Nuke: Normalizing animation curves

I have written a little tool to help turn animation curves into more useable numbers. I’ve called it CurveConverter and it’s just a node that takes an input curve and generates an output curve. Copy any animation into the input, then control other animations in your comp by linking them to the output.


Why is this useful?

Any time you have an animated value in your script that you wish to use to drive other animations, you will most likely have to multiply it by another value to get it into a useable range or scale it by hand in the curve editor. You might have to fiddle a while to get the peak and trough values to be where you want them. With this tool you don’t need to do any maths or manual scaling, just copy the curve across and enter your minimum and maximum values. It will scale the curve so that the highest peak is your maximum value and the lowest trough is your minimum value.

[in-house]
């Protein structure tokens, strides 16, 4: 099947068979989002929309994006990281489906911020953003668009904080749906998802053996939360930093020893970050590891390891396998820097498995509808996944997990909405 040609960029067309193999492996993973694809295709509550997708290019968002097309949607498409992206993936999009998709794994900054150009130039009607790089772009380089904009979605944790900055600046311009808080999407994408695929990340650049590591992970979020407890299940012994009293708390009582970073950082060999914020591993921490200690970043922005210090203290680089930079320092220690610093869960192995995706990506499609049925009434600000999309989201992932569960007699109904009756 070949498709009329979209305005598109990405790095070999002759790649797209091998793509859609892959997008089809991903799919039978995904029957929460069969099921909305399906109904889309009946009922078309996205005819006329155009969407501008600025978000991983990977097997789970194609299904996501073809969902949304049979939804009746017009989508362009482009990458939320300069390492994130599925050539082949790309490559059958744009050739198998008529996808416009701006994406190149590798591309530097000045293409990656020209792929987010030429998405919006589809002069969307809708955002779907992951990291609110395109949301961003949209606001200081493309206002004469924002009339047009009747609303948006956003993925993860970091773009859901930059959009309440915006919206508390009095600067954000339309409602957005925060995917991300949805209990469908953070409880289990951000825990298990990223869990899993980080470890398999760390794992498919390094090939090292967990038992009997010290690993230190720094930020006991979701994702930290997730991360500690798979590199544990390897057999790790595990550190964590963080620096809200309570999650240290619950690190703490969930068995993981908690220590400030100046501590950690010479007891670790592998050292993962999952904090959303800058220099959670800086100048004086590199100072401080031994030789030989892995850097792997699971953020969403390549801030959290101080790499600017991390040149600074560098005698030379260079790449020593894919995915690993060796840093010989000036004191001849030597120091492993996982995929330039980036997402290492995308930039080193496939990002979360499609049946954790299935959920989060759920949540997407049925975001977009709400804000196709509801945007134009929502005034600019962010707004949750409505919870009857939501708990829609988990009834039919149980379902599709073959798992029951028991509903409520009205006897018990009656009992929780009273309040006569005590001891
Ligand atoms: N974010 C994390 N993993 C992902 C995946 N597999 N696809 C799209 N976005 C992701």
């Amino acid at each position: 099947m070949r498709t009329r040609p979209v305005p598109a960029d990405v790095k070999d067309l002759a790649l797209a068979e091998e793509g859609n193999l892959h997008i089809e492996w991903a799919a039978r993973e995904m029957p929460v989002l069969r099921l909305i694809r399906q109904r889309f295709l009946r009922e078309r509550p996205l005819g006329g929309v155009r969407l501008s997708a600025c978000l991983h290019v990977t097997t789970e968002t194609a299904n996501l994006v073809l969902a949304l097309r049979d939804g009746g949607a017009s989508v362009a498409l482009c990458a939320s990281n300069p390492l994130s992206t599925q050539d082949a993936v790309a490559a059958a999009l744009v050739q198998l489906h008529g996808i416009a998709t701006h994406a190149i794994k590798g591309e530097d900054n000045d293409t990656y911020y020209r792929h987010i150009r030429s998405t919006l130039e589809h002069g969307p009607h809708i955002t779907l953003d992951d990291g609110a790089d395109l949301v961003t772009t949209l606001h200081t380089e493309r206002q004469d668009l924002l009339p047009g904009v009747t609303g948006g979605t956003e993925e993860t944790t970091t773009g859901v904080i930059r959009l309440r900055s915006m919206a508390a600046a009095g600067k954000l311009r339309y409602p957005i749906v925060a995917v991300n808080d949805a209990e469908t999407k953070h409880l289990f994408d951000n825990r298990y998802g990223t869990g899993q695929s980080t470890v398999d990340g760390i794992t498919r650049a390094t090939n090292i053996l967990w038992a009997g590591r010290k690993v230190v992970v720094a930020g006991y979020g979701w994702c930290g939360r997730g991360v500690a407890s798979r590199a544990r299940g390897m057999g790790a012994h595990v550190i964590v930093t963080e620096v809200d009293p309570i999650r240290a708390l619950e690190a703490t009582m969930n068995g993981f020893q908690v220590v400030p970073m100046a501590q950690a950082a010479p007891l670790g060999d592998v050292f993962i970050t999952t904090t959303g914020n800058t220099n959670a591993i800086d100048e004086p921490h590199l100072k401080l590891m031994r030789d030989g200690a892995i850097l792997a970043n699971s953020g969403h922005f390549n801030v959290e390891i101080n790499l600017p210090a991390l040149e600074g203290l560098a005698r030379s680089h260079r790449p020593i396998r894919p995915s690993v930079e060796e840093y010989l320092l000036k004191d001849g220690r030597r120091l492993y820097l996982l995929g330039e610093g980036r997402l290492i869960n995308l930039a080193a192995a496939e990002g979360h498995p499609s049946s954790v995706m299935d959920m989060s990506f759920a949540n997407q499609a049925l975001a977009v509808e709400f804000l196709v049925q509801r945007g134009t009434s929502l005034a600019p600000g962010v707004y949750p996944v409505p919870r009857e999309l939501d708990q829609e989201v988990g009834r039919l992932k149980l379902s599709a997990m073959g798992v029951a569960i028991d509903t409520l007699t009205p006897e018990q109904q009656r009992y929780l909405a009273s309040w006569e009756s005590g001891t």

Practical example:

You have a plate with flickering fire light and you need to create a patch or CG character with flickering lighting to match. You might use a CurveTool node to analyze the average intensity of the plate (giving values perhaps between 0.028 and 1.124). Normally you might then link a grade node to that animation curve and work out what value you need to multiply by to get a good result.

Instead, go to a dark frame and adjust your grade node so your patch matches (perhaps using the multiply or gain), copy that value into the ‘New min value’ of a CurveConverter node. Then go to a bright frame, adjust to match then copy the value into the ‘New max value’. The patch should now animate between those two settings.

Alternatively, use a CurveConverter tool to convert that curve into values between 0 and 1. Then connect the result to a Dissolve node to switch between a dark grade setup and a bright grade setup. This way would allow you to do more complex grade adjustments in the two lighting states.

Another application would be matching animation to an audio curve.